A Subcontinental Feast

We had a wonderful dinner party on Saturday night with a selection of Indian subcontinental food. The dinner was to celebrate the announcement of the secret marriage of a couple of friends and to give a former Londoner some of the curry that he so sorely misses. The meal was also a rewarding end to a couple of days of cooking by yours truly. In truth, I’ve been working this dinner for a couple of months. I made the mango pickle a couple of months ago, the vindaloo paste two weeks ago and the chutneys several days ago. Despite all the work, I simply love hearing that the shrimp in spicy tamarind-tomato sauce with hints of mustard and fennel is, “amazing” to one of our guests. Our menu included:

Appetizers
Spicy Cucumber Wedges
Pakistani Bean Salad
Pakistani Riata (Yogurt and Cucumber Dip)
Cashews with Black Pepper
Punjab Snacks

Bread, Condiments and Rice
Naan (plain)
Papad (cumin seed and chili)
Mango Pickle
Tomato Chutney
Cucumber Chutney
Rice with Garlic and Pine Roasted Nuts
Spiced Saffron Rice

Main Dishes
Lamb Vindaloo
Bangladeshi Chicken and Pineapple
Shrimp in Spicy Tomato Sauce
Sweet and Sour Okra
Butternut Squash in Coconut Cream

Desserts
Gulab Jamun
Bengali Rasgulla
Cardamom and Rose Lassi

Chicken and Pineapple Curry

The Pakistani Bean Salad is an all-time winner with its grapeseed oil sweetness blending with chili peppers and white vinegar for a sweet and sour treat, and for the cucumber wedges, I used a garam masala to flavor them instead of ground cumin for a sweet but spicy surprise. The spicy Pakistani Riata, the chutneys and the pickle were also enjoyed with the selection of breads while we waited for the mains to heat up. My favorite of the three is the cucumber chutney with malt vinegar and ginger bringing a great zing to the natual cool of the the cucumbers.

The main dishes were served with two contrasting rices. The mild Pakistani rice with loads of garlic and roasted pinenuts brought a gentle flavor that origninated in the Arab world and traveled to Pakistan along with goods, beliefs and ideals, and the spiced saffron was flavored with cardamom, cinnamon and cloves was well as saffron and sweet butter. For our London friend, I made a proper lamb vindaloo that made him sweat after a few mouthfuls. For his new American wife, who has less of a taste for spice, I made a sweeter Bangladeshi curry of chicken and pineapples. For myself, I prepared one of my favorites: a curry of shrimp in a tamarind tomato sauce with dashes of mustard and licorice-like fennel. The vegetables on the omnivore table were a lovely butternut squash with mustard seeds in sweet coconut cream and a sweet and sour okra served a sides – but they could easily have been enjoyed as part of a series of main dishes on a vegetarian spread.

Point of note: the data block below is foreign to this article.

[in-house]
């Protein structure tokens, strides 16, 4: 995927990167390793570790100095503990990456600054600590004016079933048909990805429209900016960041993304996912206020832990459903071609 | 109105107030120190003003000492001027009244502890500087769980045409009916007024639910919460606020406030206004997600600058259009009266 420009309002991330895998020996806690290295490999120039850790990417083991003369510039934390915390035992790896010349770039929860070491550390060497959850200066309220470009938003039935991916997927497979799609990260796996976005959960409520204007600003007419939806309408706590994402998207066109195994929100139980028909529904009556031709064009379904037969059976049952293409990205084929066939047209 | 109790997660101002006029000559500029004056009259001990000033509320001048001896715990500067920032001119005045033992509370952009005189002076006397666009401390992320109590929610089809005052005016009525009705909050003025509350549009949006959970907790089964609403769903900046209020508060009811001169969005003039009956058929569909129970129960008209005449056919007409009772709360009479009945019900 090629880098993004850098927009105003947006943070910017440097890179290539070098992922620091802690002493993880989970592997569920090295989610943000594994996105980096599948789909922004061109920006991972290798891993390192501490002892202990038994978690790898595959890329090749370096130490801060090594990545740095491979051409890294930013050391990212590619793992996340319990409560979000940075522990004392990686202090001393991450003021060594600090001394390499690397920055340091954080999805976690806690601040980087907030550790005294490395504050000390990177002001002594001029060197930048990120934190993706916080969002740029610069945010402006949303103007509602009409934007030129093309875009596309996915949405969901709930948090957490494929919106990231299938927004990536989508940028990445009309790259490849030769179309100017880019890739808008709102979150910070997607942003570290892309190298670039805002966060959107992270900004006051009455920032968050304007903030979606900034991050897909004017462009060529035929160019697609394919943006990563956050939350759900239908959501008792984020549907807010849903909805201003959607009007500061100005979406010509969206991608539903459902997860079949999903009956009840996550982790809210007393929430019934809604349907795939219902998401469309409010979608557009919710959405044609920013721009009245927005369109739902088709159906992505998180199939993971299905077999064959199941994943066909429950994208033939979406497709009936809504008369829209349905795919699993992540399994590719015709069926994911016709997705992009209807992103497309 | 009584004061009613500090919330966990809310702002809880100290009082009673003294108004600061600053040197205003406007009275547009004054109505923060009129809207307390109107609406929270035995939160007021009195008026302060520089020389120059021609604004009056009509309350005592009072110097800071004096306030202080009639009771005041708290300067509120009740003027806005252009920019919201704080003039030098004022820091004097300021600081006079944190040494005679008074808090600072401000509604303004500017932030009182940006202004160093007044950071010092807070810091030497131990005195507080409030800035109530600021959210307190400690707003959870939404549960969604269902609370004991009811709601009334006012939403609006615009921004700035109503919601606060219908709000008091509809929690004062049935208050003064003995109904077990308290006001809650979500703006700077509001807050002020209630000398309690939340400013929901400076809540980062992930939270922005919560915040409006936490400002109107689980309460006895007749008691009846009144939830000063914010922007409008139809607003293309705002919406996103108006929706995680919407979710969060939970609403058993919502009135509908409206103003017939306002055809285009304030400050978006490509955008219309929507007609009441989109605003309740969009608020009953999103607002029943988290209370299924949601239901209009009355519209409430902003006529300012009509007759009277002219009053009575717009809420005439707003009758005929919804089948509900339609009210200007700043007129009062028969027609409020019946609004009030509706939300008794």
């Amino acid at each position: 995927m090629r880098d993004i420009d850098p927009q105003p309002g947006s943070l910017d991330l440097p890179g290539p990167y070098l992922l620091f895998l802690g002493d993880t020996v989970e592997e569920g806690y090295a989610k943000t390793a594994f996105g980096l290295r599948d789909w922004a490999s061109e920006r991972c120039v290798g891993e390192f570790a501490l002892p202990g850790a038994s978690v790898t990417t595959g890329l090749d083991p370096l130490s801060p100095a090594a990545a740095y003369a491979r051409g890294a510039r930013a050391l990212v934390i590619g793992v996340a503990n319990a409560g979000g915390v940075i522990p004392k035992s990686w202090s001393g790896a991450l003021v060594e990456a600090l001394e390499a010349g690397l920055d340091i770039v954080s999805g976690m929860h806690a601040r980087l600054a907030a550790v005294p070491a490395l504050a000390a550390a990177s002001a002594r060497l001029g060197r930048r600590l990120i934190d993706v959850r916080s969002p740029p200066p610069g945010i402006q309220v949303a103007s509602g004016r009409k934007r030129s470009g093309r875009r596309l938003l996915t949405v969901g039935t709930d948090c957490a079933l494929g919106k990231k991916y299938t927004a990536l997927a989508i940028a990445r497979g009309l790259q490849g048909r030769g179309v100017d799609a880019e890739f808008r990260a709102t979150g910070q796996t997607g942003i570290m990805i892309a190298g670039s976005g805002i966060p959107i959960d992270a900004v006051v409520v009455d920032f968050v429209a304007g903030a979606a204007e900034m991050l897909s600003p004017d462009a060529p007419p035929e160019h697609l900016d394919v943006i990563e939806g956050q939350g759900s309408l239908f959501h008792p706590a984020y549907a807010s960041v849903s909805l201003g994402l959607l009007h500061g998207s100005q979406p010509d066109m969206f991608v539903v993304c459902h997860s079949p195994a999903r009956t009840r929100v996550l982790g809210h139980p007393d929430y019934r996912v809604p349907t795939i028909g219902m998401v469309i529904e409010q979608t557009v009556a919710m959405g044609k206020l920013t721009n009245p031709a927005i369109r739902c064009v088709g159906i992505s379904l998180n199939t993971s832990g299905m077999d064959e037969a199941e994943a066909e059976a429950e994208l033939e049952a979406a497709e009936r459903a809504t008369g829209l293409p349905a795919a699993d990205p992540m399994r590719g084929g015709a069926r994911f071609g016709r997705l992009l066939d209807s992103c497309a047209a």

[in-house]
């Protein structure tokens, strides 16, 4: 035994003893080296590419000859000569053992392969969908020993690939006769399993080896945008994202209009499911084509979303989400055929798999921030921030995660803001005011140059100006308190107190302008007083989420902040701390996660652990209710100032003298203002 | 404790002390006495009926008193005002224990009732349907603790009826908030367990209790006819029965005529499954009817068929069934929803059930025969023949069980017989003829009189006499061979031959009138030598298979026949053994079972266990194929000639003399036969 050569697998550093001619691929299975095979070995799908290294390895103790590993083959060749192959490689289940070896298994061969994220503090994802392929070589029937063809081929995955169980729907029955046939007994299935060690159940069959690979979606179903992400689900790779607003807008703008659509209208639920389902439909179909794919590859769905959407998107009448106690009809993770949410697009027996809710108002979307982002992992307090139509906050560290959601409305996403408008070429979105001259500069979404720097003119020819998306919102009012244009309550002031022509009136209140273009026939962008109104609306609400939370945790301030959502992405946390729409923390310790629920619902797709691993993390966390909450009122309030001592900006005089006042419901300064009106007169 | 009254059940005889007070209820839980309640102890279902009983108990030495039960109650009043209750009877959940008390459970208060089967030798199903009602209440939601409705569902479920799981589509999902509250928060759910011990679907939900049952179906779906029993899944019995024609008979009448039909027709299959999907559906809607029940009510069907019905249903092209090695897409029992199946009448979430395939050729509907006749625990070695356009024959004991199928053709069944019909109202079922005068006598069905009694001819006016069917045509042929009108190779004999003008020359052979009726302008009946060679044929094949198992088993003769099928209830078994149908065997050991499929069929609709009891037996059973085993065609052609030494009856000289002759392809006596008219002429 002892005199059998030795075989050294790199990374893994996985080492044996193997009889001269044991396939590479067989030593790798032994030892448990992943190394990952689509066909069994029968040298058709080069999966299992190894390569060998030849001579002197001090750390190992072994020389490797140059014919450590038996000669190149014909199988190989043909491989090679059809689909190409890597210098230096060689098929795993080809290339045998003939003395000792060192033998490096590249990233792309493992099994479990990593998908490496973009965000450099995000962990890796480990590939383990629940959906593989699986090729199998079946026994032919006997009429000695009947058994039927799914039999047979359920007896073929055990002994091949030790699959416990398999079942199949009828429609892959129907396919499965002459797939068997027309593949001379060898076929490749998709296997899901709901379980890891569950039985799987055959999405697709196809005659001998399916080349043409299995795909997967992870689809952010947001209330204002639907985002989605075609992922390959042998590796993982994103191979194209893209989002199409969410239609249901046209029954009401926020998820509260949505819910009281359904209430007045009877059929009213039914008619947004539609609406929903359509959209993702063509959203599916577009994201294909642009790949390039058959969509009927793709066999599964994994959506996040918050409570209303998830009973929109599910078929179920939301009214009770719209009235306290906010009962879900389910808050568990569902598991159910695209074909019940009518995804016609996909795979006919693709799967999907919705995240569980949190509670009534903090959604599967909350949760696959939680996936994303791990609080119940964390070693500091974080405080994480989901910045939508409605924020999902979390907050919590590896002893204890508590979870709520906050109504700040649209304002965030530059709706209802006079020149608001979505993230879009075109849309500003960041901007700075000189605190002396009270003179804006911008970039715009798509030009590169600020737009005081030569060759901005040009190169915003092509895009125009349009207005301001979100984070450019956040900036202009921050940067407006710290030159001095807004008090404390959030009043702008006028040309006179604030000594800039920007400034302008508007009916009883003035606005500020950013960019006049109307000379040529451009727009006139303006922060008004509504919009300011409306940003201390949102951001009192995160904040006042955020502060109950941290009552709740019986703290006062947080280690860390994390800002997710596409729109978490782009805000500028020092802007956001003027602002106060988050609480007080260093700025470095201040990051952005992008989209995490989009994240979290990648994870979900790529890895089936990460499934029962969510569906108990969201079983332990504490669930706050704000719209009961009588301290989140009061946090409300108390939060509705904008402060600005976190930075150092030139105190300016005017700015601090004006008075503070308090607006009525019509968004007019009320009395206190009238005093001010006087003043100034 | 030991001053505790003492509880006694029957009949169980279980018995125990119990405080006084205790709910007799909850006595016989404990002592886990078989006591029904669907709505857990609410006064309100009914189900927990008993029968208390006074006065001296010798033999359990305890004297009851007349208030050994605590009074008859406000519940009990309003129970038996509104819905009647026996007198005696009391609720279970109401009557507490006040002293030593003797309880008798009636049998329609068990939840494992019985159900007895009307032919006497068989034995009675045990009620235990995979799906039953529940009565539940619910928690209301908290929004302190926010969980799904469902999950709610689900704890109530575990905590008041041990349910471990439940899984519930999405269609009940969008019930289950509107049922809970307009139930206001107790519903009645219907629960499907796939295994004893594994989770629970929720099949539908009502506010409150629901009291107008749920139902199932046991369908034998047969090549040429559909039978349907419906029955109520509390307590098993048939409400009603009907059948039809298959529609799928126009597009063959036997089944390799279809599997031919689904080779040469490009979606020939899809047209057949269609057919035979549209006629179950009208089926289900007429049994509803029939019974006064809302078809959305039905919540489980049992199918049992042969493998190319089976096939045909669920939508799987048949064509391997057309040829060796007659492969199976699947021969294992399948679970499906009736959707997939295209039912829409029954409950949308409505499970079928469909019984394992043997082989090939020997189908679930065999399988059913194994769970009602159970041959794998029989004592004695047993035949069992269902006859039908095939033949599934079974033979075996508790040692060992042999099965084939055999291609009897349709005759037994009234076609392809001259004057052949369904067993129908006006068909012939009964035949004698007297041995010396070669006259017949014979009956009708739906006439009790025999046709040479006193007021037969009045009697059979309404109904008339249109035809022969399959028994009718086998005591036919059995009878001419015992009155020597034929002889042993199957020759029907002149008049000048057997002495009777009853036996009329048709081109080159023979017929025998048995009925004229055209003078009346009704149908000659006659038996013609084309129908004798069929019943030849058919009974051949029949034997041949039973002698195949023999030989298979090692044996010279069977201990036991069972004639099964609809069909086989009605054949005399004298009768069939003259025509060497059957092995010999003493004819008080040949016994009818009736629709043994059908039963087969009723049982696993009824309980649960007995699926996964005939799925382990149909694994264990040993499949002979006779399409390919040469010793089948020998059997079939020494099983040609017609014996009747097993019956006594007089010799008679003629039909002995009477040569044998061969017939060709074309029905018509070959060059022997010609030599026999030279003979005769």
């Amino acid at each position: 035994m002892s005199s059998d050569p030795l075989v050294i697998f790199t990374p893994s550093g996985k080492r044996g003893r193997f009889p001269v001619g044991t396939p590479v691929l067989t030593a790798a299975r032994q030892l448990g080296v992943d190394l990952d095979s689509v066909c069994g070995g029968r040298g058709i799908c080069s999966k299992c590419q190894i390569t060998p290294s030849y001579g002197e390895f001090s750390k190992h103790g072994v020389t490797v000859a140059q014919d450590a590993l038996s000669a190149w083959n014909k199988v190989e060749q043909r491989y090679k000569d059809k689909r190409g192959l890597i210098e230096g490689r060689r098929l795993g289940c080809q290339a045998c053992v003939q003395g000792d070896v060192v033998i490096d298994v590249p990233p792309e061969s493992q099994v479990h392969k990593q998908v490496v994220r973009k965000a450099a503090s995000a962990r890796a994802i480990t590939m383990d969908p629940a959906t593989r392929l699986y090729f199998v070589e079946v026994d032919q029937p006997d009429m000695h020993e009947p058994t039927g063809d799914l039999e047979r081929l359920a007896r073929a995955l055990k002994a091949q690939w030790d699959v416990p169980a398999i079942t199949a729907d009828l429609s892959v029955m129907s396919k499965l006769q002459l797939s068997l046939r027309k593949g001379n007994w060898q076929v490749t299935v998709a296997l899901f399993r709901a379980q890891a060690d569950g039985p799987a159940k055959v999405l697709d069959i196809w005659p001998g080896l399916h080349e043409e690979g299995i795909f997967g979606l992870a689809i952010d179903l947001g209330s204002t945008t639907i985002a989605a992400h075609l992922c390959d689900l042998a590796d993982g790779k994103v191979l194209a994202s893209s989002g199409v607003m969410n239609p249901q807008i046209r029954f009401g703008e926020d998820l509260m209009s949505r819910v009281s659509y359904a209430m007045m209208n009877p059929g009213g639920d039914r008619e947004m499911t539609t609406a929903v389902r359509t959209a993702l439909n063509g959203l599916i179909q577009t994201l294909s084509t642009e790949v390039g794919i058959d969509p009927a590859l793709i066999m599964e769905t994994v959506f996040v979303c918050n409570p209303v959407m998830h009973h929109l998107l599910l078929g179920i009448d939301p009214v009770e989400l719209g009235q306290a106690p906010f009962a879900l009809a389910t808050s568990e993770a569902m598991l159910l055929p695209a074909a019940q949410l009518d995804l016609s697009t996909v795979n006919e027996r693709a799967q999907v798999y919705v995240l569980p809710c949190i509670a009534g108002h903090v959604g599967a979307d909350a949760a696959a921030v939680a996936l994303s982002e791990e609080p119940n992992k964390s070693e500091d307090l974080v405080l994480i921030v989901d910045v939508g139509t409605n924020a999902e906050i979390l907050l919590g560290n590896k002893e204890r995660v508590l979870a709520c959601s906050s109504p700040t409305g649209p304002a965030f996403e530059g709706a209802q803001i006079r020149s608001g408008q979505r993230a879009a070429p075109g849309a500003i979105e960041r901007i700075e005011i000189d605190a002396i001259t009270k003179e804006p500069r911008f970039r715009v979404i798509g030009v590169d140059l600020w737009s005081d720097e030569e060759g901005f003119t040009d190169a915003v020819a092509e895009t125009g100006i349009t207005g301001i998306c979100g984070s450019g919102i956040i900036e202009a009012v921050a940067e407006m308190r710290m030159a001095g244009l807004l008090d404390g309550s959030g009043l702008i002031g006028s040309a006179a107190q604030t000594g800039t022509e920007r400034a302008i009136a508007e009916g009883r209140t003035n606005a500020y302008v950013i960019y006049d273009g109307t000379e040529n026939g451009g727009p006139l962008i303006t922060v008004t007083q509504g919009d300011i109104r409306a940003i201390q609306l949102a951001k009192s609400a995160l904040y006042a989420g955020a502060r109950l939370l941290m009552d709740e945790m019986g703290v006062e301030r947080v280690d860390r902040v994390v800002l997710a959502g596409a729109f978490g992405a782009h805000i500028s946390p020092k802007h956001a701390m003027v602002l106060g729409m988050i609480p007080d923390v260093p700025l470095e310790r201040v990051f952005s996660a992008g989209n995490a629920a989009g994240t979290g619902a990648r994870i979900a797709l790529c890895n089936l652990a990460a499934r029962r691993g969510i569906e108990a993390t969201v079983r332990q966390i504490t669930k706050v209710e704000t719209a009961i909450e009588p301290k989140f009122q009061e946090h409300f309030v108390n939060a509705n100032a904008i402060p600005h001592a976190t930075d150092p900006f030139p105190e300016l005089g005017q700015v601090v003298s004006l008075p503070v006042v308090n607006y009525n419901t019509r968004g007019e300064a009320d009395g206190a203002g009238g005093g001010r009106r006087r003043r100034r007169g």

Our guests were serious Whovians, the desserts – two subcontinental sweets in syrup were an afterthought – eaten in near silence while watching the second “Weeping Angels” episode of the Matt Smith Dr. Who series. We also had good chardonnay and Williamsburg mulled and plain ciders flowing all night

A lovely evening with some happy people. Good food, good friends, a shared interest – a wonderful evening which I am happy for, but still tired from as I look forward to another week of work. Still, these are the moments that sustain us. Leftovers, however, will also sustain both families for some time to come as well! (All recipes from the Silk Road Gourmet Volume 1; Words by Laura Kelley; Photo of Chicken and Pineapple Curry borrowed from Google Images).

Hail Mary!

Bangladesh - Madonna and Child

 

In sorting through my old photographs recently, I was struck by this one and its timeliness – even though I snapped it more than a decade ago. Although completely unposed, the graceful curve of the neck, the adoration of the child by the mother, and the child’s alert but peaceful gaze at the viewer reminded me of dozens of European Renaissance paintings I’ve seen of The Madonna and Child. The colors in the photograph differ from the heavenly blues and royal golds used by Western artists and instead are pure rural Bangladesh – a sea of greens mixed with sunlight dappled through the forest canopy, and glowing café-au-lait accents of south Asian skin.

For me, this photo is a reminder that faith is not found in a church, a synagogue, mosque or temple. Those are places for education, reminders and sharing with communities of believers. Rather, faith is found on the streets and in the villages and towns of the world – places where our actions as faithful people matter most. For some, faith can even found in an old photograph of an ordinary farmer’s wife and son from Matlab, Bangladesh. (Words and photo “Hail Mary”, by Laura Kelley).